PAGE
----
Despite marketing itself as obsessed with user privacy, Apple reportedly waited six days to do anything about a disturbingly huge privacy issue in its FaceTime service — a problem that was only addressed after news of the issue spread across social media last night. The issue enabled FaceTime callers to listen in on remote devices’ microphone audio until recipients answered the calls, effectively letting users spy on conversations or other sounds for as long as the remote devices continued ringing.
According to a new report from 9to5mac.com, a mother and her teenage son reported the bug to Apple on January 22, emailing Apple’s customer support and Product Security departments that they had “discovered a major privacy and security flaw in your newest update, that allows users to listen in on other individuals without their permission.” They later shared a private YouTube video with Apple documenting the issue, apparently on January 23.
In a series of tweets, tech entrepreneur John H. Meyer says that the unnamed mother, an attorney from Arizona, provided evidence that she informed Apple about the flaw via email on the 22nd, and sent a formal legal notice to the company on the 25th. In response, Apple apparently told her to sign up for an Apple developer account and file an online bug report to get onto their radar.
Though the bug reporting procedure may sound familiar to long-time Apple followers, the company’s apparently nonchalant attitude about rapidly responding to a serious privacy bug — one that took only a minute to reproduce — is all but shocking. Numerous recent reports have suggested that Apple took weeks if not months to address comparatively smaller security breaches flagged by researchers, hiding its fixes in sneaky advisories.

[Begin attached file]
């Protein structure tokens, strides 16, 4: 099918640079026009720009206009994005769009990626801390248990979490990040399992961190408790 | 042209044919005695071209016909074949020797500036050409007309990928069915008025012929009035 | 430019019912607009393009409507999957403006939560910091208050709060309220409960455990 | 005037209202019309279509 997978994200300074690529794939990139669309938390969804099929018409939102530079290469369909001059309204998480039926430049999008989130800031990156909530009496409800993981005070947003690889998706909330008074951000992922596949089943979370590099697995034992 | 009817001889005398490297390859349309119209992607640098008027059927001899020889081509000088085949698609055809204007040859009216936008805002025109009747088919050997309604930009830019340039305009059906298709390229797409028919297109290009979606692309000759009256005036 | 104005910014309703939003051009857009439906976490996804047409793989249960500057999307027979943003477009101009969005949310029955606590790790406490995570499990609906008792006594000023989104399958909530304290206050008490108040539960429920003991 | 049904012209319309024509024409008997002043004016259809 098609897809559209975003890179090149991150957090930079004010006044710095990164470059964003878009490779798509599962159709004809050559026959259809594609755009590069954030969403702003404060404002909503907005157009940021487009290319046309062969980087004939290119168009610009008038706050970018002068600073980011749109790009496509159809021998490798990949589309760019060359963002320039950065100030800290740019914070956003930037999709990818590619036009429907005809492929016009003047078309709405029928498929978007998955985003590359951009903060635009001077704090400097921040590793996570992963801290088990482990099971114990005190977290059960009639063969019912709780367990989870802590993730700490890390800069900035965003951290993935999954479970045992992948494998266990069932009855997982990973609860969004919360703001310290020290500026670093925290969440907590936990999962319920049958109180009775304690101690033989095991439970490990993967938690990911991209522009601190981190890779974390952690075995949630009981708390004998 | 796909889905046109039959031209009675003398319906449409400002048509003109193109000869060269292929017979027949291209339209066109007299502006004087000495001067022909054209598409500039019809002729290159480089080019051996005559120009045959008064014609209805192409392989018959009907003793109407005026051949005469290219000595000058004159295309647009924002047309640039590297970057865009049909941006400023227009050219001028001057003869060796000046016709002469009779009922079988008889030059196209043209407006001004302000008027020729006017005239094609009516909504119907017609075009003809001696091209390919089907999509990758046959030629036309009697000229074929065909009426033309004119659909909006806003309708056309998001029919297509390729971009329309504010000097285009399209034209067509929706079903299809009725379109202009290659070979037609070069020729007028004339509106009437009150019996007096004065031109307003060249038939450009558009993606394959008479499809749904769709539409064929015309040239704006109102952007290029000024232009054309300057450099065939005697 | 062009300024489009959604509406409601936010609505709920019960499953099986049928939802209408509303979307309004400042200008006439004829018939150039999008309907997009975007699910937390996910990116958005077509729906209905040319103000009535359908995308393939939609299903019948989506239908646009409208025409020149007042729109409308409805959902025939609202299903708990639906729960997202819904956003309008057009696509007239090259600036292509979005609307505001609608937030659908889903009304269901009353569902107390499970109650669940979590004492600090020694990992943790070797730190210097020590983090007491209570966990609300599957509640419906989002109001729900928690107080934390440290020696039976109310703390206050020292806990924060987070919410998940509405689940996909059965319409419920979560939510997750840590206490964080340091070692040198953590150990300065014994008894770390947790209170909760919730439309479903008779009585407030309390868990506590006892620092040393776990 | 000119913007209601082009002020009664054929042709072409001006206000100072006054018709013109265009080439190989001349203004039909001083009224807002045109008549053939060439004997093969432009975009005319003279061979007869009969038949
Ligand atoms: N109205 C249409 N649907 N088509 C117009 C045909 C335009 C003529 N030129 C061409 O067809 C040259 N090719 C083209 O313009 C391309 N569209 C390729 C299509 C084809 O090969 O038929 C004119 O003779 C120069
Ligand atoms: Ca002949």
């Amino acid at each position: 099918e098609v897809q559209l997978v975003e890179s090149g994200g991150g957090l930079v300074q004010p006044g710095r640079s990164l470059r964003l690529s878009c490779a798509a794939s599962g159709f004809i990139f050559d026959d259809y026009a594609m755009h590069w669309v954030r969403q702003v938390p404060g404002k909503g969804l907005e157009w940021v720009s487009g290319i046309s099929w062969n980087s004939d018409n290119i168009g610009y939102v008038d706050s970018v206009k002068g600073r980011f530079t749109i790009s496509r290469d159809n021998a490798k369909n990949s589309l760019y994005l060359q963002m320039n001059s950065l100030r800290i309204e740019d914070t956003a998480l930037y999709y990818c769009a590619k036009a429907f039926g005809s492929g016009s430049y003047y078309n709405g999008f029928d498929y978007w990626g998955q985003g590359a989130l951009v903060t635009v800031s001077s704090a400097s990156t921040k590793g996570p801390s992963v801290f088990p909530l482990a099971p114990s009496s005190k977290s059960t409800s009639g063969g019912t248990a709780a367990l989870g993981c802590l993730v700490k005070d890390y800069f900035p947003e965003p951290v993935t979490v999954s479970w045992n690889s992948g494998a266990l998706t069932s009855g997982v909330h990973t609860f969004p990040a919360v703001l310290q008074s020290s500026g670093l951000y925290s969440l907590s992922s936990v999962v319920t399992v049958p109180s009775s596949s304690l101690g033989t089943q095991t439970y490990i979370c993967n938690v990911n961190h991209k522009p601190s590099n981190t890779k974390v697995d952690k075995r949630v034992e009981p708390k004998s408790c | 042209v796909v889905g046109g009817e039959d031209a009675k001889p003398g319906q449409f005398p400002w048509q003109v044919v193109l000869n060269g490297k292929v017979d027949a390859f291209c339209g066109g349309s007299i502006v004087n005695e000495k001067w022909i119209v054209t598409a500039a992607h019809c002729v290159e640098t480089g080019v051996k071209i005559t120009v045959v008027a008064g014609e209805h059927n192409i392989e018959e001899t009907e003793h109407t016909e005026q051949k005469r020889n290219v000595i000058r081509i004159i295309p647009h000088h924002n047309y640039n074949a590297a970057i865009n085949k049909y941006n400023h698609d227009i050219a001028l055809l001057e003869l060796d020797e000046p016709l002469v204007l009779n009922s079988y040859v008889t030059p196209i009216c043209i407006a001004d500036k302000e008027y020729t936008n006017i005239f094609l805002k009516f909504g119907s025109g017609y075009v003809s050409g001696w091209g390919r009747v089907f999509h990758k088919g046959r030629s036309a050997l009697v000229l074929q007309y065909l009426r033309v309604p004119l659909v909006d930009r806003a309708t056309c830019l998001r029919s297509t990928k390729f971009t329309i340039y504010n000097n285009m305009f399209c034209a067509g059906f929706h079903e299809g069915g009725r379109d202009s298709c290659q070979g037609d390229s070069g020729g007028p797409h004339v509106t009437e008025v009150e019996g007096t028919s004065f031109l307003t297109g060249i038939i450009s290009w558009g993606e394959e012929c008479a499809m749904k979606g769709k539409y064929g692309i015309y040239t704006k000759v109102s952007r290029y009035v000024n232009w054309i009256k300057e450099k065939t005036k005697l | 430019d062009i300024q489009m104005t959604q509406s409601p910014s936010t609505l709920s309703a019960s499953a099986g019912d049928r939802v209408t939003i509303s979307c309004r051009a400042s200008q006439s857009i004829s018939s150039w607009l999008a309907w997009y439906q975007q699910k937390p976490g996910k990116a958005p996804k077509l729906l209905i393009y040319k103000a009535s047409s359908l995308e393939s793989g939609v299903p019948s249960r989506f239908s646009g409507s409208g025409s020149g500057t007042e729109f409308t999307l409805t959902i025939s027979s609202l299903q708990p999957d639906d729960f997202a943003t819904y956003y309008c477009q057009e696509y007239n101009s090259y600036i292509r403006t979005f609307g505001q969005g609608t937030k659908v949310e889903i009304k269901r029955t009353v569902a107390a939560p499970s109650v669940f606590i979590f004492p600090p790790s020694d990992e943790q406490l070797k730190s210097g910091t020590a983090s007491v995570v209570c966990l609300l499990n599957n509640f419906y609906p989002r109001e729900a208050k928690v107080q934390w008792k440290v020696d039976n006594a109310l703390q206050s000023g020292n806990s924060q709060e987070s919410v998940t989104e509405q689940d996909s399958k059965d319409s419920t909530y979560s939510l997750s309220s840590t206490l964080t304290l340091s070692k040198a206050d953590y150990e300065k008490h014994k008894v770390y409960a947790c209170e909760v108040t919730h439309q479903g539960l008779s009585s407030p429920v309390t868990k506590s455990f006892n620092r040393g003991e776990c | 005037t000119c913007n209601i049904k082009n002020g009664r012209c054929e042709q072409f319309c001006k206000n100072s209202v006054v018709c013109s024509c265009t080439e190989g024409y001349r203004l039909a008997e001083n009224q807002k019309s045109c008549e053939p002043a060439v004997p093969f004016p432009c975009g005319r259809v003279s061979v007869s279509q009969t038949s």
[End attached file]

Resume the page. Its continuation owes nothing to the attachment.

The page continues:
But a bug allowing FaceTime users to surreptitiously overhear audio from friends, family, or strangers is dangerous on a completely different scale. Worse yet, if the FaceTime call recipient dismissed the request by clicking the power or lock button, the buggy device would impermissibly share video, as well. It’s bad enough that Apple requires customers to use a formal bug reporting system for obvious technical issues — and sometimes never addresses them — but it’s terrible for such a huge company to lack a shortcut for rapidly addressing large-scale privacy or security violations.
Once reports of the privacy issue circulated on social media and were confirmed by journalists, Apple initially said that it would release a fix for the issue later this week, then shut down the Group FaceTime feature altogether on its servers. The company’s belated response ironically came on Data Privacy Day, shortly after Apple CEO Tim Cook encouraged his Twitter followers to “insist on action and reform for vital privacy protections,” saying that the “dangers are real and the consequences are too important.”